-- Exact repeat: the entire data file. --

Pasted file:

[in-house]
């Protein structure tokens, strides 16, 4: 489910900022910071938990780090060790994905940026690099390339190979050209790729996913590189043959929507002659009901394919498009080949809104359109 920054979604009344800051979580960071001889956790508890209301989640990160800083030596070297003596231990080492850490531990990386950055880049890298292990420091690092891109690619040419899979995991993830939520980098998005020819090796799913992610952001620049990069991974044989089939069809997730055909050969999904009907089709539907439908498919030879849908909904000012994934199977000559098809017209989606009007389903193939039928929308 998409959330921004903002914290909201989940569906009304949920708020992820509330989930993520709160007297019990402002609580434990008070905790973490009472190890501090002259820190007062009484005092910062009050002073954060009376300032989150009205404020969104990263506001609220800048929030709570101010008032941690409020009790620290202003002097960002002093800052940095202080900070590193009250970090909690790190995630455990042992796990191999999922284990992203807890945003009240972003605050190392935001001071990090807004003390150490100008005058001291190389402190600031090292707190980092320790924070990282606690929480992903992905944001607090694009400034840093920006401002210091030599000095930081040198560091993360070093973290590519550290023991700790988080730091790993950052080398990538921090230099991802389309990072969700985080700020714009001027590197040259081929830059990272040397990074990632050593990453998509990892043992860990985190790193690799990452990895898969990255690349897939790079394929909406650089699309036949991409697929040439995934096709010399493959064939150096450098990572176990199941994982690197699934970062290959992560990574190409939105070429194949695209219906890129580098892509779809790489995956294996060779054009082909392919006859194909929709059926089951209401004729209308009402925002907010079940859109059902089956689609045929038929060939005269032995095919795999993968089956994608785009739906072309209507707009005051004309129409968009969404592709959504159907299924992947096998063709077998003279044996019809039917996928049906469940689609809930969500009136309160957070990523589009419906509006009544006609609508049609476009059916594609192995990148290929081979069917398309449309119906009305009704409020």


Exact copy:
[in-house]
């Protein structure tokens, strides 16, 4: 489910900022910071938990780090060790994905940026690099390339190979050209790729996913590189043959929507002659009901394919498009080949809104359109 920054979604009344800051979580960071001889956790508890209301989640990160800083030596070297003596231990080492850490531990990386950055880049890298292990420091690092891109690619040419899979995991993830939520980098998005020819090796799913992610952001620049990069991974044989089939069809997730055909050969999904009907089709539907439908498919030879849908909904000012994934199977000559098809017209989606009007389903193939039928929308 998409959330921004903002914290909201989940569906009304949920708020992820509330989930993520709160007297019990402002609580434990008070905790973490009472190890501090002259820190007062009484005092910062009050002073954060009376300032989150009205404020969104990263506001609220800048929030709570101010008032941690409020009790620290202003002097960002002093800052940095202080900070590193009250970090909690790190995630455990042992796990191999999922284990992203807890945003009240972003605050190392935001001071990090807004003390150490100008005058001291190389402190600031090292707190980092320790924070990282606690929480992903992905944001607090694009400034840093920006401002210091030599000095930081040198560091993360070093973290590519550290023991700790988080730091790993950052080398990538921090230099991802389309990072969700985080700020714009001027590197040259081929830059990272040397990074990632050593990453998509990892043992860990985190790193690799990452990895898969990255690349897939790079394929909406650089699309036949991409697929040439995934096709010399493959064939150096450098990572176990199941994982690197699934970062290959992560990574190409939105070429194949695209219906890129580098892509779809790489995956294996060779054009082909392919006859194909929709059926089951209401004729209308009402925002907010079940859109059902089956689609045929038929060939005269032995095919795999993968089956994608785009739906072309209507707009005051004309129409968009969404592709959504159907299924992947096998063709077998003279044996019809039917996928049906469940689609809930969500009136309160957070990523589009419906509006009544006609609508049609476009059916594609192995990148290929081979069917398309449309119906009305009704409020």